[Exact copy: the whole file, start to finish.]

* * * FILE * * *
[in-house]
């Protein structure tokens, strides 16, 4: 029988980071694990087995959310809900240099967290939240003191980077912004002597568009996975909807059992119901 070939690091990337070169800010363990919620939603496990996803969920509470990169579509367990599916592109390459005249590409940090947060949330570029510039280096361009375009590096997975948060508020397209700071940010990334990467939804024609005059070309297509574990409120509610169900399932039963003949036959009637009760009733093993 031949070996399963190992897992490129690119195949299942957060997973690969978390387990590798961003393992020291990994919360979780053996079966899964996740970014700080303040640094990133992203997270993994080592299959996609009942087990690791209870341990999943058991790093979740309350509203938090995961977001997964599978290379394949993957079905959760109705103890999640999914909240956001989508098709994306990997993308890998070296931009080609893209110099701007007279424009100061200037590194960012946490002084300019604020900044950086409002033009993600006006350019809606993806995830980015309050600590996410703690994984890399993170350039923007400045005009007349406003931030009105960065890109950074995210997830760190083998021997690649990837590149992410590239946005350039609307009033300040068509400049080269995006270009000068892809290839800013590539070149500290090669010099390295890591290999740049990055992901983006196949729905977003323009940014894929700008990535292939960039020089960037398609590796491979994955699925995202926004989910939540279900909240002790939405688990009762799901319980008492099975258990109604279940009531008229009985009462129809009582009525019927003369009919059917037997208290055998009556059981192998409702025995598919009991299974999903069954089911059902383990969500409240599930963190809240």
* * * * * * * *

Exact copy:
[in-house]
């Protein structure tokens, strides 16, 4: 029988980071694990087995959310809900240099967290939240003191980077912004002597568009996975909807059992119901 070939690091990337070169800010363990919620939603496990996803969920509470990169579509367990599916592109390459005249590409940090947060949330570029510039280096361009375009590096997975948060508020397209700071940010990334990467939804024609005059070309297509574990409120509610169900399932039963003949036959009637009760009733093993 031949070996399963190992897992490129690119195949299942957060997973690969978390387990590798961003393992020291990994919360979780053996079966899964996740970014700080303040640094990133992203997270993994080592299959996609009942087990690791209870341990999943058991790093979740309350509203938090995961977001997964599978290379394949993957079905959760109705103890999640999914909240956001989508098709994306990997993308890998070296931009080609893209110099701007007279424009100061200037590194960012946490002084300019604020900044950086409002033009993600006006350019809606993806995830980015309050600590996410703690994984890399993170350039923007400045005009007349406003931030009105960065890109950074995210997830760190083998021997690649990837590149992410590239946005350039609307009033300040068509400049080269995006270009000068892809290839800013590539070149500290090669010099390295890591290999740049990055992901983006196949729905977003323009940014894929700008990535292939960039020089960037398609590796491979994955699925995202926004989910939540279900909240002790939405688990009762799901319980008492099975258990109604279940009531008229009985009462129809009582009525019927003369009919059917037997208290055998009556059981192998409702025995598919009991299974999903069954089911059902383990969500409240599930963190809240």